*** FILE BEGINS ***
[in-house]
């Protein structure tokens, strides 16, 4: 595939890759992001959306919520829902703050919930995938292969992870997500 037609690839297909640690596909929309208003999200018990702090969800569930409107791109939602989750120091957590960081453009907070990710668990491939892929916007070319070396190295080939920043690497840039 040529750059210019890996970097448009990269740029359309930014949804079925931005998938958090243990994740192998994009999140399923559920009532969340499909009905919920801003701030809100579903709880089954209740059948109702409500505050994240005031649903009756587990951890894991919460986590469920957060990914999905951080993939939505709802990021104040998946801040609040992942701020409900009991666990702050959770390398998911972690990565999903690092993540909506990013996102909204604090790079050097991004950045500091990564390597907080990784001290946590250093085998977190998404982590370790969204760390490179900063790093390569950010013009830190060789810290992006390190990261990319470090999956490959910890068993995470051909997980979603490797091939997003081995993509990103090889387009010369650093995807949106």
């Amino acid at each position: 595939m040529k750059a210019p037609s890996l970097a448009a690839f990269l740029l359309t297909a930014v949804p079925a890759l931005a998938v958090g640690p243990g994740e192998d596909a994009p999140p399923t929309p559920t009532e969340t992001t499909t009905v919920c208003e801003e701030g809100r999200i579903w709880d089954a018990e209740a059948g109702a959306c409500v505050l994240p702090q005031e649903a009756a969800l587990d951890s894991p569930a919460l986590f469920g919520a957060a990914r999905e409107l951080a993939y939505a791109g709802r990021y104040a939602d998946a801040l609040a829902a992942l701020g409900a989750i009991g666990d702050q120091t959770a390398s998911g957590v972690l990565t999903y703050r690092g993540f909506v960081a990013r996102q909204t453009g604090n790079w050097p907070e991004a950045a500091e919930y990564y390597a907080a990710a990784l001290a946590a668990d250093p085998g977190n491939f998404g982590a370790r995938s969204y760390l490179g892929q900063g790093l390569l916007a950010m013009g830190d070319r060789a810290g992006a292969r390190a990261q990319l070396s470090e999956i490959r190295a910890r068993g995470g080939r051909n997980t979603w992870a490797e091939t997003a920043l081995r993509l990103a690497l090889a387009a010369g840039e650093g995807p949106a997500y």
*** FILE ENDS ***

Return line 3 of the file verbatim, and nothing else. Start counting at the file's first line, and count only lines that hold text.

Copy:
């Amino acid at each position: 595939m040529k750059a210019p037609s890996l970097a448009a690839f990269l740029l359309t297909a930014v949804p079925a890759l931005a998938v958090g640690p243990g994740e192998d596909a994009p999140p399923t929309p559920t009532e969340t992001t499909t009905v919920c208003e801003e701030g809100r999200i579903w709880d089954a018990e209740a059948g109702a959306c409500v505050l994240p702090q005031e649903a009756a969800l587990d951890s894991p569930a919460l986590f469920g919520a957060a990914r999905e409107l951080a993939y939505a791109g709802r990021y104040a939602d998946a801040l609040a829902a992942l701020g409900a989750i009991g666990d702050q120091t959770a390398s998911g957590v972690l990565t999903y703050r690092g993540f909506v960081a990013r996102q909204t453009g604090n790079w050097p907070e991004a950045a500091e919930y990564y390597a907080a990710a990784l001290a946590a668990d250093p085998g977190n491939f998404g982590a370790r995938s969204y760390l490179g892929q900063g790093l390569l916007a950010m013009g830190d070319r060789a810290g992006a292969r390190a990261q990319l070396s470090e999956i490959r190295a910890r068993g995470g080939r051909n997980t979603w992870a490797e091939t997003a920043l081995r993509l990103a690497l090889a387009a010369g840039e650093g995807p949106a997500y």